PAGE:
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Tom Rush

Tom Rush

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Tom Rush was part of both the U.S. folk revival of the early '60s and the rise of the singer/songwriter scene in the late '60s. Born on February 8, 1941 in Portsmouth, New Hampshire, he became a folk singer while still a student at Harvard University. Soon after, he became a regular on the East Coast folk club scene. He released his first album, the live Tom Rush at the Unicorn, in 1962. At this point in Rush's career, his repertoire was mostly traditional folk and blues songs. Over the next few years he released four studio albums filled with similar material. But Rush's 1968 Elektra album The Circle Game was the record that really made his career and became a folk milestone. In addition to its innovative folk-rock production, it put a spotlight on material by newcomers Joni Mitchell and Jackson Browne, as well as containing Rush's most enduring self-penned song, "No Regrets." Rush continued in that vein for his next few albums, and then released the country-oriented Ladies Love Outlaws in 1974, tapping into the burgeoning outlaw country scene by recording tunes by the likes of Guy Clark and Lee Clayton. This proved to be his final major-label release, and Rush wouldn't release another studio album...

Tom Rush was part of both the U.S. folk revival of the early '60s and the rise of the singer/songwriter scene in the late '60s. Born on February 8, 1941 in Portsmouth, New Hampshire, he became a folk singer while still a student at Harvard University. Soon after, he became a regular on the East Coast folk club scene. He released his first album, the live Tom Rush at the Unicorn, in 1962. At this point in Rush's career, his repertoire was mostly traditional folk and blues songs. Over the next few years he released four studio albums filled with similar material. But Rush's 1968 Elektra album The Circle Game was the record that really made his career and became a folk milestone. In addition to its innovative folk-rock production, it put a spotlight on material by newcomers Joni Mitchell and Jackson Browne, as well as containing Rush's most enduring self-penned song, "No Regrets." Rush continued in that vein for his next few albums, and then released the country-oriented Ladies Love Outlaws in 1974, tapping into the burgeoning outlaw country scene by recording tunes by the likes of Guy Clark and Lee Clayton. This proved to be his final major-label release, and Rush wouldn't release another studio album until 1984's Late Night Radio, which featured guest appearances from the likes of Steve Goodman and Mimi Farina. Rush took an even longer break between this and his next album, waiting a couple of decades to release the live recording Trolling For Owls. In 2009, Rush put out his first batch of new studio cuts in 25 years, What I Know. The album included guest turns from Emmylou Harris, Bonnie Bramlett, and Nanci Griffith.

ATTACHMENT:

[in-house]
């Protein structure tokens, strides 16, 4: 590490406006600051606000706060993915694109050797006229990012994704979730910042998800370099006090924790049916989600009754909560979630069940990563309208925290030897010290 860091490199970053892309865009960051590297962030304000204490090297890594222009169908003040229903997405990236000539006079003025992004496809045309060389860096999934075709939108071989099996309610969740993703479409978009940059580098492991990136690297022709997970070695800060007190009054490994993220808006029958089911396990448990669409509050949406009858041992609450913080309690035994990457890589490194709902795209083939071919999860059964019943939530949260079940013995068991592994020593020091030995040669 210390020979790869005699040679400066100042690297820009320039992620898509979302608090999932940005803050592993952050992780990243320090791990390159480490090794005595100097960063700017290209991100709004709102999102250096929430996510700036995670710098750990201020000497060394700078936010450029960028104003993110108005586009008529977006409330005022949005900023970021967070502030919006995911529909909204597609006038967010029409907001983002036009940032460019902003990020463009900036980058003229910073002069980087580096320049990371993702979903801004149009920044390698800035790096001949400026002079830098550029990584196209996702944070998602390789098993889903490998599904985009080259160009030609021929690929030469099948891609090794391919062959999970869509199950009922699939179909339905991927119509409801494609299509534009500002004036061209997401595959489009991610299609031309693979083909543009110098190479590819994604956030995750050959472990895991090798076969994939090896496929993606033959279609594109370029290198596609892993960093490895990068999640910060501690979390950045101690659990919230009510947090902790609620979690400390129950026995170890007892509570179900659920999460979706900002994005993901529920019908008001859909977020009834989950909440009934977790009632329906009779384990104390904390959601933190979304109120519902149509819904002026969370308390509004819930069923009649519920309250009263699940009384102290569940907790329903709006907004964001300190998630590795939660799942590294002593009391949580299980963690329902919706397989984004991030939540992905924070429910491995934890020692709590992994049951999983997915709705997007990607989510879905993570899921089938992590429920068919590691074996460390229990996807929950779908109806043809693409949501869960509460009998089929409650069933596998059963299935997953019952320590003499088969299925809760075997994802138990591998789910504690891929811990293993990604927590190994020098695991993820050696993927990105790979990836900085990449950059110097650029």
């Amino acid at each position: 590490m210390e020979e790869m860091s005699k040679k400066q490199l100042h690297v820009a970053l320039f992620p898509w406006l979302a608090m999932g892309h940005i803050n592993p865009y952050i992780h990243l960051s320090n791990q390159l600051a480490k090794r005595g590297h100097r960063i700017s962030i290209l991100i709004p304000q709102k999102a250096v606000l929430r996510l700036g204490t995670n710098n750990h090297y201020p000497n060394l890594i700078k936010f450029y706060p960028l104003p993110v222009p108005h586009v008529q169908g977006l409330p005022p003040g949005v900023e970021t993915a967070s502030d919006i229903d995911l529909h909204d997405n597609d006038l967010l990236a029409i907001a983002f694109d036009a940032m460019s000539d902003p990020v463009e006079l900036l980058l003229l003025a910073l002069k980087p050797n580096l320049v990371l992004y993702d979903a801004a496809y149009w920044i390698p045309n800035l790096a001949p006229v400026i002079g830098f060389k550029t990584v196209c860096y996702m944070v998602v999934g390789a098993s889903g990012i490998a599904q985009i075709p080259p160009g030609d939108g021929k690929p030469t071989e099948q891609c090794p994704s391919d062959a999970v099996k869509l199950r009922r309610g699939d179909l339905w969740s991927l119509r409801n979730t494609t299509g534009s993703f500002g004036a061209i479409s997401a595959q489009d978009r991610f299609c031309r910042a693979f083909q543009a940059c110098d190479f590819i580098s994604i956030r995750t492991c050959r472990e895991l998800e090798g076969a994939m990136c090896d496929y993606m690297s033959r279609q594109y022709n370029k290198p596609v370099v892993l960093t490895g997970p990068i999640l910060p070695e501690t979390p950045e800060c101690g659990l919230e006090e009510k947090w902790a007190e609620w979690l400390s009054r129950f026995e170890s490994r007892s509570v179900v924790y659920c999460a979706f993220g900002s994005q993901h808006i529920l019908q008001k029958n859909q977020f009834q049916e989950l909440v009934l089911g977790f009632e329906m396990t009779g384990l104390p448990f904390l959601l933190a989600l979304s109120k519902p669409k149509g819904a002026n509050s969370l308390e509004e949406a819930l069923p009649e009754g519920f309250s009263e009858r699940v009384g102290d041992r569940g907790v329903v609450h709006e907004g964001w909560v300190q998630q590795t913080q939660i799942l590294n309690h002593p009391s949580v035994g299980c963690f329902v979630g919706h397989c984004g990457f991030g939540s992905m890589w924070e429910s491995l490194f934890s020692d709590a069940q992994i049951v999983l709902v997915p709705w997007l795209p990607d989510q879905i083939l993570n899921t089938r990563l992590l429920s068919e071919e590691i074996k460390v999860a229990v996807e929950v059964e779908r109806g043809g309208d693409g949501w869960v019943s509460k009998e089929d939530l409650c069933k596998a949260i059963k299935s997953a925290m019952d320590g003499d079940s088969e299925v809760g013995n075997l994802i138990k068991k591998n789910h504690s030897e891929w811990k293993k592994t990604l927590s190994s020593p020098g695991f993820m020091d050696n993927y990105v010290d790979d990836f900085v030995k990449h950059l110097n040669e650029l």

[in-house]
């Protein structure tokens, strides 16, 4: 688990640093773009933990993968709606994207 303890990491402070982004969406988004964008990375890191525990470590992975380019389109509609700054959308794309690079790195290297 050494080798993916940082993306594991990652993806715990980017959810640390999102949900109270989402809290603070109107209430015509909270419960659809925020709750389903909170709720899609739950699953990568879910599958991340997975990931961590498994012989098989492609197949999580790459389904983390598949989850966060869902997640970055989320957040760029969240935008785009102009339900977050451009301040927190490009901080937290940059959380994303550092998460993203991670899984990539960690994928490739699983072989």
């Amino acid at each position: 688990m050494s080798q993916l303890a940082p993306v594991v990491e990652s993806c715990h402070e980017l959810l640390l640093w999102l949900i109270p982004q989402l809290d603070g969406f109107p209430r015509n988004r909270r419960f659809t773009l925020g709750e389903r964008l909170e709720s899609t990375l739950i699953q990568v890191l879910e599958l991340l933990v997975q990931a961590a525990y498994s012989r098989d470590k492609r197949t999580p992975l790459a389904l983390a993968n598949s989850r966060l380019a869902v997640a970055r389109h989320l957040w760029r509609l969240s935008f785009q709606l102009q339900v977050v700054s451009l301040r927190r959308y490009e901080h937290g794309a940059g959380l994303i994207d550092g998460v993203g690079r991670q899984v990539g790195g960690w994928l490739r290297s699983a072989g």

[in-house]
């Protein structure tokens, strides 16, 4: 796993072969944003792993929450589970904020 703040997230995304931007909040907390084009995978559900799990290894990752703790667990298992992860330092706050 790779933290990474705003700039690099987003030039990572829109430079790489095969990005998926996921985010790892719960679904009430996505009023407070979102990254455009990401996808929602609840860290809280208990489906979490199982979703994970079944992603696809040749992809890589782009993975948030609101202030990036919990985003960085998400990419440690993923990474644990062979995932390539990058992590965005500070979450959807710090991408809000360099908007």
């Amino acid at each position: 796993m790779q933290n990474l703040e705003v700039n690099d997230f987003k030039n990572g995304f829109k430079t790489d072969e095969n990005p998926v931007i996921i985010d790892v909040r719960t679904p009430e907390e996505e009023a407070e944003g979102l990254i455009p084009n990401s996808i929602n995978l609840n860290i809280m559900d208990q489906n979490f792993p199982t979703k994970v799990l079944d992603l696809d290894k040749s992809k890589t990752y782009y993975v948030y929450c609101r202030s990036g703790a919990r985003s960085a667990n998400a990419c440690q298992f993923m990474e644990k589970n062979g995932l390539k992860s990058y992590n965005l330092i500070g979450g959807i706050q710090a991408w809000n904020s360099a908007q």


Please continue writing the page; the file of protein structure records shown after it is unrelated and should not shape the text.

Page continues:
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Known for such albums as "The Circle Game" and "Tom Rush"
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Popular songs include "No Regrets" and "The Circle Game".
1962:
Self-released his first album, <i>Tom Rush at the Unicorn</i>.
1968:
Released his landmark album <i>The Circle Game</i>.
2009:
Made his first studio album in decades, <i>What I Know</i>.
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